The problem of detecting life on other planets
If every living thing on Earth died tomorrow, would future generations be able to detect that animals and plants once covered the globe.?
Well, sure, if they got lucky and found the broken head of the Statue of Liberty sticking out of the sand, but two UC Berkeley researchers have so far not found distinguishing fingerprints left by the presence of life--such as erosion patterns--that could definitively determine whether or not life existed on a particular planet.
William Dietrich, professor of earth and planetary science at the University of California, Berkeley, and grad student J. Taylor Perron examined different geological features on the earth where grasses and animals change the landscape and then compared these to abiotic (i.e. without life) environments such as Chile's Atacama Desert and Mars.
The two suspected that there might be a statistically measurable difference in the number of rounded hills in areas where life thrives. Gophers, insects, tree roots and other life forms cause erosion, which wears down hills. In the Atacama, however, rounded hills are produced by salt weathering from the nearby ocean. Freeze-thaw cycles, however, can accomplish the same task and rounded hills show up in photographs from Mars.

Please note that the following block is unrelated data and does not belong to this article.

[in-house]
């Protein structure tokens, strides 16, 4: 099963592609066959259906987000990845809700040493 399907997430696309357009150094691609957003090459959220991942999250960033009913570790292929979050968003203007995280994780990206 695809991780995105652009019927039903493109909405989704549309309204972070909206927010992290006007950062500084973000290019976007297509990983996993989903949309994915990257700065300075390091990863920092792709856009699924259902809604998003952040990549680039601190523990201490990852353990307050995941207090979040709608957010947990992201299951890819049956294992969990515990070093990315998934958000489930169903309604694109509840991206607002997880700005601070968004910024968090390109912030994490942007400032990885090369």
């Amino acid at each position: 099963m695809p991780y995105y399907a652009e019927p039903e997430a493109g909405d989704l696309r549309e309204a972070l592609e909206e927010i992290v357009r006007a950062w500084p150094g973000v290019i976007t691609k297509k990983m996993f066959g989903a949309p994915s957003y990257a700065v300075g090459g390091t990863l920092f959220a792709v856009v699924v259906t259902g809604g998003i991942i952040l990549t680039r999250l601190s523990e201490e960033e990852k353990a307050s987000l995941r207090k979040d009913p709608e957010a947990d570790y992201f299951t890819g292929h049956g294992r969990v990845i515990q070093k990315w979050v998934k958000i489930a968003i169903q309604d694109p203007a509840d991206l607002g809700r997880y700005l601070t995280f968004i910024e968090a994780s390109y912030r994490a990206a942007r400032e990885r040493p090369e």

They also looked at river meanders, which on Earth are influenced by streamside vegetation. But Mars shows meanders, too. The steepness of river courses might be a signature, too, they thought: Coarser, less weathered sediment would erode into the streams, causing the ridges to become higher. But this also is seen in Earth's mountains.
"Despite the profound influence of biota on erosion processes and landscape evolution, surprisingly, there are no landforms that can exist only in the presence of life and, thus, an abiotic Earth probably would present no unfamiliar landscapes," said Dietrich in a prepared statement.
Research, though, will continue. Right now, Mars is the only planet that we have photos of at the resolution required by this research.